A: We will make the first delivery of the 787 Dreamliner to Air India in the fourth quarter of this year and we feel good about it. On Sunday the 787 which is in All Nippon Airways (ANA) colours landed in Tokyo and started the service readiness operational validation. It is flying from city to city and they are doing mock trials as though this airplane is in service so, ANA’s employees can understand how to work with this airplane.

Similarly, we see now that the 95% plus flight test is all complete and only the functional reliability testing remains on 787 right now. With all that happening, we are going to deliver to ANA the first airplane this quarter and to Air India in the next quarter. Of course now that we see the light at the end of the tunnel we are really excited.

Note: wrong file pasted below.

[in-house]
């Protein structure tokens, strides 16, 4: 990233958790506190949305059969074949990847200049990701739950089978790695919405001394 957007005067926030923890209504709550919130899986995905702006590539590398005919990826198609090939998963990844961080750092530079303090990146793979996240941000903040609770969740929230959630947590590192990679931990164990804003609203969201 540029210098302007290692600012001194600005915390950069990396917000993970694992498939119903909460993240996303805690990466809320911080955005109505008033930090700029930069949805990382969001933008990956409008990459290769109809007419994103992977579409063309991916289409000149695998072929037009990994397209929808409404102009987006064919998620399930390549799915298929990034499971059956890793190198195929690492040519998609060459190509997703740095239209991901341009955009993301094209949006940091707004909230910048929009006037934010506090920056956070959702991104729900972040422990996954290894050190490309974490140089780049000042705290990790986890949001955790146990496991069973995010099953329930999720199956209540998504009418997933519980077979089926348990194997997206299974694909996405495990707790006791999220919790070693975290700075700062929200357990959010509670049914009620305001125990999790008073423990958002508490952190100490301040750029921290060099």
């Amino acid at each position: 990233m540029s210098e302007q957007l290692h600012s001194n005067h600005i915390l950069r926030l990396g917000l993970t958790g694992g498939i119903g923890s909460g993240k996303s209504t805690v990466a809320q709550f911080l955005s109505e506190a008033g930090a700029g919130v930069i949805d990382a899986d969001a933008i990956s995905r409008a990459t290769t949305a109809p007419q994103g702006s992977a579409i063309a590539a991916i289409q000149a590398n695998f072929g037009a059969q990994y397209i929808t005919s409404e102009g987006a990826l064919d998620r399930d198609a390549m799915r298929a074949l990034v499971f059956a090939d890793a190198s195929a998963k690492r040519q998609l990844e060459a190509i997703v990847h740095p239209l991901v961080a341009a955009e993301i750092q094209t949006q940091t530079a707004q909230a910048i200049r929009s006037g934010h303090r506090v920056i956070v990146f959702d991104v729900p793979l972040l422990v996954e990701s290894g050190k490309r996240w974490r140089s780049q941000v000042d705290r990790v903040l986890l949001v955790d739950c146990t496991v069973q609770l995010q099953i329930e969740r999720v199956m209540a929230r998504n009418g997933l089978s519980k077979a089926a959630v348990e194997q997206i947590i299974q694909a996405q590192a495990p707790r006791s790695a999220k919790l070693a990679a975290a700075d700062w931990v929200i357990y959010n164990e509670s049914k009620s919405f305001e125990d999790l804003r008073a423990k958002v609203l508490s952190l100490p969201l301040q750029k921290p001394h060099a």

Next week I am going to bring the 787 into Delhi. We are going to have some demonstration flights to top aviation personnel in India. Then we are going to take that airplane, ferry it to Mumbai and then do another flight there for Air India and Jet Airways people. After that is complete, on Saturday the following week this airplane will fly nonstop from Mumbai to Seattle for 15 hours and 20 minutes.

This will show the operational readiness to everybody and hopefully will take out all doubts. When this airplane comes into service, the majestic view when it will land and hopefully you can cover that, it will be a brilliant sight for anybody to watch.

Q: As far as the Air India story is concerned we understand that things are not good as far as the airline is concerned, there have been several committees that have been set up to figure out a turnaround plan. They could use the compensation money that they asked you for the USD 850 million which was the compensation notice that they had issued to Boeing. Where do things currently stand with that?